, & Microassembly based on hands free origami with bidirectional curvature Appl. Phys. Lett. 95 (2009).

  16. 16.

    , , & Self-folding of three-dimensional hydrogel microstructures. J. Phys. Chem. B 109, 23134–23137 (2005).

  17. 17.

    & Magnetically actuated,addressable microstructures. Journal of Microelectromechanical systems 6 (1997).

  18. 18.

    et al. Programmable matter by folding. Proc. Natl. Acad. Sci. 107, 12441–12445 (2010).

  19. 19.

    & Programmable self-assembly. Nature Materials 14, 2–9, 10.1038/nmat4184 (2015).

  20. 20.

    et al. Supramolecular Lego Assembly Towards Three-Dimensional Multi-Responsive Hydrogels. Advanced Materials 26, 5665-+, 10.1002/adma.201402026 (2014).

  21. 21.

    , , & Active Origami by 4D Printing. Smart Materials & Structures 23, 094007–094015 (2014).

  22. 22.

    , & Active materials by four-dimension printing. Applied Physics Letters 103, 10.1063/1.4819837 (2013).

  23. 23.

    , , & 4D Printing with Mechanically Robust, Thermally Actuating Hydrogels. Macromolecular rapid communications 36, 1211–1217 (2015).

  24. 24.

    4D Printing: dawn of an emerging technology cycle. Assembly Autom 34, 310–314, 10.1108/Aa-07-2014-062 (2014).

  25. 25.

    et al. Active Printed Materials for Complex Self- Evolving Deformations. Scientific reports 4, ARTN 7422, 10.1038/srep07422 (2014).

  26. 26.

    , , , & One-Step Process for Creating Triple-Shape Capability of AB Polymer Networks. Advanced Functional Materials 19, 102–108, 10.1002/adfm.200800850 (2009).

  27. 27.

    , & Dual-shape properties of triple-shape polymer networks with crystallizable network segments and grafted side chains. Journal of Materials Chemistry 17, 2885–2891, 10.1039/B702524f (2007).

  28. 28.

    & Triple-Shape Polymeric Composites (TSPCs). Adv Funct Mater 20, 2649–2656, 10.1002/Adfm.201000052 (2010).

  29. 29.

    Tunable polymer multi-shape memory effect. Nature 464, 267–270, 10.1038/Nature08863 (2010).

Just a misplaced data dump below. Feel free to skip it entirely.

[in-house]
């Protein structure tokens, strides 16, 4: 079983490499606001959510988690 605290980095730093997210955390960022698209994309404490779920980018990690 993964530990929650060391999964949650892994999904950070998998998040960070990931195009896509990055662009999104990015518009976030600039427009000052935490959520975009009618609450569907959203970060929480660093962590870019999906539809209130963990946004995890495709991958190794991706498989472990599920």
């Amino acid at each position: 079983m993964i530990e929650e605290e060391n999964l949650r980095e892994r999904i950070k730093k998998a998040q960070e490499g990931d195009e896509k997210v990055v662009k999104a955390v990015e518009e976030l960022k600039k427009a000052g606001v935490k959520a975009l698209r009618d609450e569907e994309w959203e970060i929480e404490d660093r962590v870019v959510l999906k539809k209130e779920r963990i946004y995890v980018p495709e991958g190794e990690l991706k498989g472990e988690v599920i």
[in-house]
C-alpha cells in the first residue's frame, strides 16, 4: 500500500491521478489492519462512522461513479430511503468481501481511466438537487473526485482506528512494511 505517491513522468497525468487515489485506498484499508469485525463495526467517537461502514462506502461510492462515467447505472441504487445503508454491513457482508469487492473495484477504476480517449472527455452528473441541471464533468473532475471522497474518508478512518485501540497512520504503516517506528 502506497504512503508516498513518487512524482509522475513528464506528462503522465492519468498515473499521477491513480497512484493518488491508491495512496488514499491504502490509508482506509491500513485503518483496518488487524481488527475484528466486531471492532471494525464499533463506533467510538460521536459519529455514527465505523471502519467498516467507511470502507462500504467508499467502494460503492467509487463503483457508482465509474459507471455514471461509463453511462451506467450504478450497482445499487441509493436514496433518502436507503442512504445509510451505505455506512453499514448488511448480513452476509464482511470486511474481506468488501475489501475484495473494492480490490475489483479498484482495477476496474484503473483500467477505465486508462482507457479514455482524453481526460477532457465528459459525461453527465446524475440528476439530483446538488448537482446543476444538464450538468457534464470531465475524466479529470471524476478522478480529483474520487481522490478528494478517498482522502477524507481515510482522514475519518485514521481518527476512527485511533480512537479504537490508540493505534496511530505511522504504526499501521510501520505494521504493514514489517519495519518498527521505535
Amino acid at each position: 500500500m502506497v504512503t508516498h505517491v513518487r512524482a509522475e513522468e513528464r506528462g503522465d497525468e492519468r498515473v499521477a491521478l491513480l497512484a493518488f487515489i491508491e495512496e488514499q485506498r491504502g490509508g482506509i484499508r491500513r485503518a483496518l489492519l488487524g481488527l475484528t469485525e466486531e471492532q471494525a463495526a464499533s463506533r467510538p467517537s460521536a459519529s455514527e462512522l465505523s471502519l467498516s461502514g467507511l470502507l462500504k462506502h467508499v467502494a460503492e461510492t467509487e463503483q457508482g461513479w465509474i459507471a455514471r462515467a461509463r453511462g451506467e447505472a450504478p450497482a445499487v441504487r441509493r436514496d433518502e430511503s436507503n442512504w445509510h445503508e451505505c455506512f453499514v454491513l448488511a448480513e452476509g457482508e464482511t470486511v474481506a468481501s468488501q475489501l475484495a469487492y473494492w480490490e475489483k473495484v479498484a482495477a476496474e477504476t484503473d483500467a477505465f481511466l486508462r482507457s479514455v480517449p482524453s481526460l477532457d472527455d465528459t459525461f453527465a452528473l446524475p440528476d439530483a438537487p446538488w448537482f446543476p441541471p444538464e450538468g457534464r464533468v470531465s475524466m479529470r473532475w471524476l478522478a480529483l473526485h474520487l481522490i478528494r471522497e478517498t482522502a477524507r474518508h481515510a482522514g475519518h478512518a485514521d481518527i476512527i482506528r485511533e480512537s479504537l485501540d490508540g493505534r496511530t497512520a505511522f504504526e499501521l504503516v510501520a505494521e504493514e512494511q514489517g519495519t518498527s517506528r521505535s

30. 30.

    & Significant Impact of Thermo-Mechanical Conditions on Polymer Triple-Shape Memory Effect. Macromolecules 44, 175–180, 10.1021/Ma102279y (2011).

  31. 31.

    et al. Initiation of shape-memory effect by inductive heating of magnetic nanoparticles in thermoplastic polymers. P Natl Acad Sci USA 103, 3540–3545, 10.1073/Pnas.0600079103 (2006).

  32. 32.

    et al. Inductively heated shape memory polymer for the magnetic actuation of medical devices. Ieee Transactions on Biomedical Engineering 53, 2075–2083, 10.1109/Tbme.2006.877113 (2006).

  33. 33.

    Electromagnetic activation of shape memory polymer networks containing magnetic nanoparticles. Macromol Rapid Comm 27, 1168–1172, 10.1002/marc.200600225 (2006).

  34. 34.

    , & Polymers move in response to light. Adv Mater 18, 1471–1475, 10.1002/adma.200502266 (2006).

  35. 35.

    , , , & Remotely actuated polymer nanocomposites - stress-recovery of carbon-nanotube-filled thermoplastic elastomers. Nature Materials 3, 115–120, 10.1038/Nmat1059 (2004).

  36. 36.

    , , & Light-induced shape-memory polymers. Nature 434, 879–882, 10.1038/Nature03496 (2005).

  37. 37.

    , , & Photoinduced plasticity in cross-linked polymers. Science 308, 1615–1617, 10.1126/science.1110505 (2005).

  38. 38.

    et al. Unconstrained recovery characterization of shape-memory polymer networks for cardiovascular applications. Biomaterials 28, 2255–2263, 10.1016/J.Biomaterials.2007.01.030 (2007).

  39. 39.

    & Shape-memory polymers as stimuli-sensitive implant materials. Clinical Hemorheology and Microcirculation 32, 105–116 (2005).

  40. 40.

    , , & Thermomechanics of shape memory polymer nanocomposites. Mech Mater 36, 929–940, 10.1016/j.mechmat.2003.08.012 (2004).

  41. 41.

    et al. in 48th AIAA/ASME/ASCE/AHS/ASC Structures, Structural Dynamics, and Materials Conference. AIAA 2007–2164.

  42. 42.

    , , & Self-folding of polymer sheets using local light absorption. Soft Matter 8, 1764–1769, 10.1039/C1sm06564e (2012).

  43. 43.